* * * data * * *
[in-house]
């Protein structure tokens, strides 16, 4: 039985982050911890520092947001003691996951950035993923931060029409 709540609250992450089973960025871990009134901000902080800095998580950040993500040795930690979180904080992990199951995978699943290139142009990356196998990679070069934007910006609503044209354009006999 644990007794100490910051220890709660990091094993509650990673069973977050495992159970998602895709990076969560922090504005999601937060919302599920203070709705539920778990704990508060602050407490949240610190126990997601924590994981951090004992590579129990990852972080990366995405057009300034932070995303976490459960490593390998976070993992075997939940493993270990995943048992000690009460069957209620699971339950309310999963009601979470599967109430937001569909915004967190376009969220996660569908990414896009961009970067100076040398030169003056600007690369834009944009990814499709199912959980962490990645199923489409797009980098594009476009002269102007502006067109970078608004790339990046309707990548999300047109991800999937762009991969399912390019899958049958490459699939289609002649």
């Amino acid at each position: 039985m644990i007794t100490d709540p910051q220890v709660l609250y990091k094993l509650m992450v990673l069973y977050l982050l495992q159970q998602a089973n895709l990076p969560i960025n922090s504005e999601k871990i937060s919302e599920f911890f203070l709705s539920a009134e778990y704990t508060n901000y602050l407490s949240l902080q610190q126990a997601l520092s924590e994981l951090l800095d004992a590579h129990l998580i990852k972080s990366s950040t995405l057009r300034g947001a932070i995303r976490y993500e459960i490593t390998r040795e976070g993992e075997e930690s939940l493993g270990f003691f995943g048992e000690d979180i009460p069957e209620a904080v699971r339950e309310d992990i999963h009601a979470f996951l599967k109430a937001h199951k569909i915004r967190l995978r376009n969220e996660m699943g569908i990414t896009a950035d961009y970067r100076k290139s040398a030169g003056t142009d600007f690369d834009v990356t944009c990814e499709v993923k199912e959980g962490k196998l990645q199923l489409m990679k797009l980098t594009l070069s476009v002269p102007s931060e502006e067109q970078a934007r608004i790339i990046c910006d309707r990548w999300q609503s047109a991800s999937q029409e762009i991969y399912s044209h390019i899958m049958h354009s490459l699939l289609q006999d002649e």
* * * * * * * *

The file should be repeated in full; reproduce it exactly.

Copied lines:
[in-house]
């Protein structure tokens, strides 16, 4: 039985982050911890520092947001003691996951950035993923931060029409 709540609250992450089973960025871990009134901000902080800095998580950040993500040795930690979180904080992990199951995978699943290139142009990356196998990679070069934007910006609503044209354009006999 644990007794100490910051220890709660990091094993509650990673069973977050495992159970998602895709990076969560922090504005999601937060919302599920203070709705539920778990704990508060602050407490949240610190126990997601924590994981951090004992590579129990990852972080990366995405057009300034932070995303976490459960490593390998976070993992075997939940493993270990995943048992000690009460069957209620699971339950309310999963009601979470599967109430937001569909915004967190376009969220996660569908990414896009961009970067100076040398030169003056600007690369834009944009990814499709199912959980962490990645199923489409797009980098594009476009002269102007502006067109970078608004790339990046309707990548999300047109991800999937762009991969399912390019899958049958490459699939289609002649």
């Amino acid at each position: 039985m644990i007794t100490d709540p910051q220890v709660l609250y990091k094993l509650m992450v990673l069973y977050l982050l495992q159970q998602a089973n895709l990076p969560i960025n922090s504005e999601k871990i937060s919302e599920f911890f203070l709705s539920a009134e778990y704990t508060n901000y602050l407490s949240l902080q610190q126990a997601l520092s924590e994981l951090l800095d004992a590579h129990l998580i990852k972080s990366s950040t995405l057009r300034g947001a932070i995303r976490y993500e459960i490593t390998r040795e976070g993992e075997e930690s939940l493993g270990f003691f995943g048992e000690d979180i009460p069957e209620a904080v699971r339950e309310d992990i999963h009601a979470f996951l599967k109430a937001h199951k569909i915004r967190l995978r376009n969220e996660m699943g569908i990414t896009a950035d961009y970067r100076k290139s040398a030169g003056t142009d600007f690369d834009v990356t944009c990814e499709v993923k199912e959980g962490k196998l990645q199923l489409m990679k797009l980098t594009l070069s476009v002269p102007s931060e502006e067109q970078a934007r608004i790339i990046c910006d309707r990548w999300q609503s047109a991800s999937q029409e762009i991969y399912s044209h390019i899958m049958h354009s490459l699939l289609q006999d002649e």